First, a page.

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Lecture# Financial Market Models: Arbitrage and Completeness

Description

This lecture covers the concepts of arbitrage-free and complete financial market models. Topics include computing risk-neutral probabilities, pricing structured notes, constructing equivalent probability measures, and designing risky assets to complete the market. The session also delves into hedging American options, constructing replicating strategies, and pricing European derivatives. Practical exercises involve solving problems related to market completeness, option pricing, and replicating portfolios.

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Related concepts (292)

Dominating set

In graph theory, a dominating set for a graph G is a subset D of its vertices, such that any vertex of G is either in D, or has a neighbor in D. The domination number γ(G) is the number of vertices in a smallest dominating set for G. The dominating set problem concerns testing whether γ(G) ≤ K for a given graph G and input K; it is a classical NP-complete decision problem in computational complexity theory. Therefore it is believed that there may be no efficient algorithm that can compute γ(G) for all graphs G.

Independent set (graph theory)

In graph theory, an independent set, stable set, coclique or anticlique is a set of vertices in a graph, no two of which are adjacent. That is, it is a set of vertices such that for every two vertices in , there is no edge connecting the two. Equivalently, each edge in the graph has at most one endpoint in . A set is independent if and only if it is a clique in the graph's complement. The size of an independent set is the number of vertices it contains. Independent sets have also been called "internally stable sets", of which "stable set" is a shortening.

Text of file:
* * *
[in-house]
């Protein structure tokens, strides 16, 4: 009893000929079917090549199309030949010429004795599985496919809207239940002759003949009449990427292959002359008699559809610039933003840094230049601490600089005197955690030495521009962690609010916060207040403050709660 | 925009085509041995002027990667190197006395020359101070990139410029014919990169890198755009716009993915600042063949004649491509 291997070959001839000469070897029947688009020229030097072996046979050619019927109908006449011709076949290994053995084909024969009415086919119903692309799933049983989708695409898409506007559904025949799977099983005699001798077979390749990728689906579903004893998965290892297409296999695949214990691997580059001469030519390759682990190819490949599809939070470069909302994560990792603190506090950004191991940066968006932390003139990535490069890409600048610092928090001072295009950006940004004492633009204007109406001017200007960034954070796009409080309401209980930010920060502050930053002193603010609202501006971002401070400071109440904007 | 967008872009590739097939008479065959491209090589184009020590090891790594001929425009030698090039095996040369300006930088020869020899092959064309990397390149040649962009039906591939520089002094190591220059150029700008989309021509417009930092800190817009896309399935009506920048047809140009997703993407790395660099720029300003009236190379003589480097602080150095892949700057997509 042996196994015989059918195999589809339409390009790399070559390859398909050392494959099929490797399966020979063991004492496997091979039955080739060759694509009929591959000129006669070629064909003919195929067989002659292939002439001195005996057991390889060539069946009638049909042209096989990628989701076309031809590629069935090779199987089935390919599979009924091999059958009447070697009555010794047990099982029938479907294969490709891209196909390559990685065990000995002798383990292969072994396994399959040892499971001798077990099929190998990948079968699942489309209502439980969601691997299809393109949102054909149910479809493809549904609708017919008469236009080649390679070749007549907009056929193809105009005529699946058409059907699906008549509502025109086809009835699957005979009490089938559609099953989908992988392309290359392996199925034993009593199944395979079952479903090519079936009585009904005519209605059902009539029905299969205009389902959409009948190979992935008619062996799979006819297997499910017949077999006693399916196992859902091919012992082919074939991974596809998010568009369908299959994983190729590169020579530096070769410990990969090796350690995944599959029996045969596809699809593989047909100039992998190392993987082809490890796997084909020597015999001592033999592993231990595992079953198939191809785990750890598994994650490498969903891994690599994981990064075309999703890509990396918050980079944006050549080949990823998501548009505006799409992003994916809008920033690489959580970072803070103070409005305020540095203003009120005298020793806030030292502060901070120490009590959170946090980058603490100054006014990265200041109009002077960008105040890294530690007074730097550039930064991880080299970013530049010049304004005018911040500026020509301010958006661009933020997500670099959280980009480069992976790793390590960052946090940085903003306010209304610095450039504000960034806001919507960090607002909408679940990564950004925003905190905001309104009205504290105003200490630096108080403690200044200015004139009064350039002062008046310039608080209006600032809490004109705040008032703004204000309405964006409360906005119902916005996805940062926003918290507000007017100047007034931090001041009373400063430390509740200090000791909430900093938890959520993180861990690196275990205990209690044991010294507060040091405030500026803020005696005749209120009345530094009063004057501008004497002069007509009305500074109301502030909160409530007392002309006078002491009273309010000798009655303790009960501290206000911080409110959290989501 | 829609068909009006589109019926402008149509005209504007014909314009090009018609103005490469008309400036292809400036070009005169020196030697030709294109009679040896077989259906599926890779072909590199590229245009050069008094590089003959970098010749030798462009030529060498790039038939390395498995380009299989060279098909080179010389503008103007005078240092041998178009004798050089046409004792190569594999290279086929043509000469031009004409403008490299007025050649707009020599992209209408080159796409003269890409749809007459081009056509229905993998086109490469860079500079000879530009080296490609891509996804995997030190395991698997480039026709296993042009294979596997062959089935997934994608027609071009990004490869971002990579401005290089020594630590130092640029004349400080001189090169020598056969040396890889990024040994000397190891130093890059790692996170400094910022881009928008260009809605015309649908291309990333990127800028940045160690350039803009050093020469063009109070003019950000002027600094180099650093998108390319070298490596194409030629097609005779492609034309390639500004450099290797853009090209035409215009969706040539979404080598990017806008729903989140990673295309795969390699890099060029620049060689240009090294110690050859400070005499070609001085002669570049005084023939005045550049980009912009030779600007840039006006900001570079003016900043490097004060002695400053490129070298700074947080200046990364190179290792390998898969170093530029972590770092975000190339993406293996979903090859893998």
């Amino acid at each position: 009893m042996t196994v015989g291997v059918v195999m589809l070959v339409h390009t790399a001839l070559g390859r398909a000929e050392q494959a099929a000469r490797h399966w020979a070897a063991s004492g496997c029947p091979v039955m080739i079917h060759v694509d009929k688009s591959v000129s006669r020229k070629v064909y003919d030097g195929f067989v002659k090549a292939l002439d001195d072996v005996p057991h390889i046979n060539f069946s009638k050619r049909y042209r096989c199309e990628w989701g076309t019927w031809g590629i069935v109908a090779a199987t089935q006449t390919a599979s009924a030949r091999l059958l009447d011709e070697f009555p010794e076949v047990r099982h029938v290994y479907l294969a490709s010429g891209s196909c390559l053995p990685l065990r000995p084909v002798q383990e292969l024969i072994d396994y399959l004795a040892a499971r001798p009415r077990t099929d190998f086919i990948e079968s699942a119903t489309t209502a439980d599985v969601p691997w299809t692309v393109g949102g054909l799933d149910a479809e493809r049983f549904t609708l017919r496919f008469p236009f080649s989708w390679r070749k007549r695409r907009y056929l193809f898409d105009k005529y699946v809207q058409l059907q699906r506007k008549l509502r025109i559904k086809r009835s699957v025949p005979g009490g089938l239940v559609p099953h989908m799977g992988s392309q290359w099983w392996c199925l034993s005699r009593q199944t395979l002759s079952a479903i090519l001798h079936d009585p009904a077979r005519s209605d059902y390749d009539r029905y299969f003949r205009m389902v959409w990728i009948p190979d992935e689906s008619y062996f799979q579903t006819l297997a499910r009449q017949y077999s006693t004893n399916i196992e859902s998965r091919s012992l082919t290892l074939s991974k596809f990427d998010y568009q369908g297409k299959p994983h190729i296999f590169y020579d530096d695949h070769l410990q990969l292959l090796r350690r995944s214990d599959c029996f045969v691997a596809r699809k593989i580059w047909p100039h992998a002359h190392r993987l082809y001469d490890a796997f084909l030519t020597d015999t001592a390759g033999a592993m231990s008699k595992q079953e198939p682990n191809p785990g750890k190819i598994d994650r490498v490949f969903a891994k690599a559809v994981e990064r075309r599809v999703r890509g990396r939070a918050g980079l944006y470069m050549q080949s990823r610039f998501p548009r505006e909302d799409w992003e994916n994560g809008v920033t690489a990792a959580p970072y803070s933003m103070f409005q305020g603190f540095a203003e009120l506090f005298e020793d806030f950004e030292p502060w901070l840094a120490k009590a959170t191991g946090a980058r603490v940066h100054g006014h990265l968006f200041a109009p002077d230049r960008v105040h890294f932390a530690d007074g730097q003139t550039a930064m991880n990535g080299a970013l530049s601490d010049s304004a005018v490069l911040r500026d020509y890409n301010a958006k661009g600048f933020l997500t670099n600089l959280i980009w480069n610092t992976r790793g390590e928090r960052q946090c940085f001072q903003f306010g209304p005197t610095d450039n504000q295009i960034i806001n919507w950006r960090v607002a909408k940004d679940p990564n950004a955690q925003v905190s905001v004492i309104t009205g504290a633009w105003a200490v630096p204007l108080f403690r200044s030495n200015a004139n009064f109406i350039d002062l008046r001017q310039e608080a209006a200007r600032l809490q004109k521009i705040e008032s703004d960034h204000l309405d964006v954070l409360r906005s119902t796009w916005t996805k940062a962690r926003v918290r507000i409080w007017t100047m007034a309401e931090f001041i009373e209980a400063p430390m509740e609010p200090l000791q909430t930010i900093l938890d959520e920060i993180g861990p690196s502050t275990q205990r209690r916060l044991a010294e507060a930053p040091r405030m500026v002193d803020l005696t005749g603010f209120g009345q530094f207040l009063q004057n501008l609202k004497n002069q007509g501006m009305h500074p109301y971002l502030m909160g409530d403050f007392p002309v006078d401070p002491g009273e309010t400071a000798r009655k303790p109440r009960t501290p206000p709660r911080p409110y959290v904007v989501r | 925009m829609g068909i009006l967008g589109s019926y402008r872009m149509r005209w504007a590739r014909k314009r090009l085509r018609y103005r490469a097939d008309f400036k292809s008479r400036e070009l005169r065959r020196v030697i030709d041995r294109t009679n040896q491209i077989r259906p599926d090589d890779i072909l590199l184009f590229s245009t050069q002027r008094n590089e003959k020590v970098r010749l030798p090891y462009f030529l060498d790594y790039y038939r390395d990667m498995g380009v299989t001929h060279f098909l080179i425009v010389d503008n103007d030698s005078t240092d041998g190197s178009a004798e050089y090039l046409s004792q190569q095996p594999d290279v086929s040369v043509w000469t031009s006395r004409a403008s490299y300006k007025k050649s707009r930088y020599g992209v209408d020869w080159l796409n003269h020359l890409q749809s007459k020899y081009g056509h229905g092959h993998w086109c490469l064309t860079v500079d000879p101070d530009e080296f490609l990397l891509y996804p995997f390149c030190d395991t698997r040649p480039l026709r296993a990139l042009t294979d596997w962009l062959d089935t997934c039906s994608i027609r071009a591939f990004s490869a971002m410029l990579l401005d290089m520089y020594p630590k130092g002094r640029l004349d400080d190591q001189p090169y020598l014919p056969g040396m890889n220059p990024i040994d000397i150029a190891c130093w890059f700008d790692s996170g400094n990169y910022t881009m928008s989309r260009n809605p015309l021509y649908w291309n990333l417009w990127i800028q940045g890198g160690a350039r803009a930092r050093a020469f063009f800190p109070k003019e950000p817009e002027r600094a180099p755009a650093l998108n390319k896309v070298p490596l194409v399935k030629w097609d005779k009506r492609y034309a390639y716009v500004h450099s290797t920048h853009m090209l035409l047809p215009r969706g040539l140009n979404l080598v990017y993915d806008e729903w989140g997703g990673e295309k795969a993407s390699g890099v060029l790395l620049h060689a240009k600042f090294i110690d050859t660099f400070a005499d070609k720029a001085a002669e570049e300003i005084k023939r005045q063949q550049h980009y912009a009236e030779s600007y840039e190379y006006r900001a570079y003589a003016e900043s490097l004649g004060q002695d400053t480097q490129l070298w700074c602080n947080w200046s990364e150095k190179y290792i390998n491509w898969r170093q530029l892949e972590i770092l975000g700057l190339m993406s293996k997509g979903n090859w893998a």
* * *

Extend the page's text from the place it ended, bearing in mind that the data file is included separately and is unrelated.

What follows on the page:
Computational problem

In theoretical computer science, a computational problem is a problem that may be solved by an algorithm. For example, the problem of factoring "Given a positive integer n, find a nontrivial prime factor of n." is a computational problem. A computational problem can be viewed as a set of instances or cases together with a, possibly empty, set of solutions for every instance/case. For example, in the factoring problem, the instances are the integers n, and solutions are prime numbers p that are the nontrivial prime factors of n.

Travelling salesman problem

The travelling salesman problem (TSP) asks the following question: "Given a list of cities and the distances between each pair of cities, what is the shortest possible route that visits each city exactly once and returns to the origin city?" It is an NP-hard problem in combinatorial optimization, important in theoretical computer science and operations research. The travelling purchaser problem and the vehicle routing problem are both generalizations of TSP.

Arbitrage

In economics and finance, arbitrage (ˈɑːrbᵻtrɑːʒ, -trɪdʒ) is the practice of taking advantage of a difference in prices in two or more markets; striking a combination of matching deals to capitalise on the difference, the profit being the difference between the market prices at which the unit is traded. When used by academics, an arbitrage is a transaction that involves no negative cash flow at any probabilistic or temporal state and a positive cash flow in at least one state; in simple terms, it is the possibility of a risk-free profit after transaction costs.